The teen drivers arrested for racing 13 supercars worth $2 million in Vancouver this week β€” in what we've dubbed the "rich kid street race" β€” face just a small fine and suspended licenses. But Canadian authorities may have a far tougher punishment coming β€” seizing and selling their rides.

The race in British Columbia involved speeds of up to 125 mph on freeways; witnesses said two of the group would block traffic while the rest raced. Among the cars impounded: three Lamborghini Gallardos, three Nissan GT-Rs, two Maserati GranTurismos, an Audi R8, an Aston Martin DB9, a Ferrari 599, a Mercedes AMG SL63 and a Mercedes SLS AMG.

The Royal Canadian Mounted Police impounded the vehicles for seven days, and the drivers β€” several students from a nearby exclusive boarding school, many of whom didn't have a full drivers' license and had a green "N" sticker on the rear window β€” had to pay for impound costs and a $196 fine.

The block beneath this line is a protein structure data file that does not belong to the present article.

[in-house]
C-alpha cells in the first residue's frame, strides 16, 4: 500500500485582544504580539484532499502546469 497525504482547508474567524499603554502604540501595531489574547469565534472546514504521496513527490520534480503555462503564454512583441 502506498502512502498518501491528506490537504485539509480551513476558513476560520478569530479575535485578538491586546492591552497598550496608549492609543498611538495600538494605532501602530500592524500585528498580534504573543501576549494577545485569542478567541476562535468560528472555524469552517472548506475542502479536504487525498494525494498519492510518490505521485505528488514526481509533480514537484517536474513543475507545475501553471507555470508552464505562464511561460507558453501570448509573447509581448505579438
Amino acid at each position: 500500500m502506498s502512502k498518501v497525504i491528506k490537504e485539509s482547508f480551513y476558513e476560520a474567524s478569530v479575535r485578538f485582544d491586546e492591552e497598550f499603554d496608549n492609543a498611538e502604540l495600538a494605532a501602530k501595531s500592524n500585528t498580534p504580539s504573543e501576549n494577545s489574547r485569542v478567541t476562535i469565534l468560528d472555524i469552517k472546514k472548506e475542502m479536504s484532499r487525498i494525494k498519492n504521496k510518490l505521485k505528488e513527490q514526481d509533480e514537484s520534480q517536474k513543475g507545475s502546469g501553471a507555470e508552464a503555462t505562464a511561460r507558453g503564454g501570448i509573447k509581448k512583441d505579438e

But Canadian law allows the mounties to seize and sell vehicles involved in "dangerous driving" β€” the definitions for which includes driving 50 kilometers per hour over the speed limit. That's what happened to two men in 2008 caught racing a Ferrari 430 and a BMW M6 in Vancouver; their cars were sold for $100,000.


RCMP Supt. Norm Gaumont told CBC that police are "going to be looking at seizing the vehicles for good," if they can prove a dangerous driving charge. Even if only a couple of the supercars are taken from their owners, that's a lot of horses in Dudley Do-Right's corral.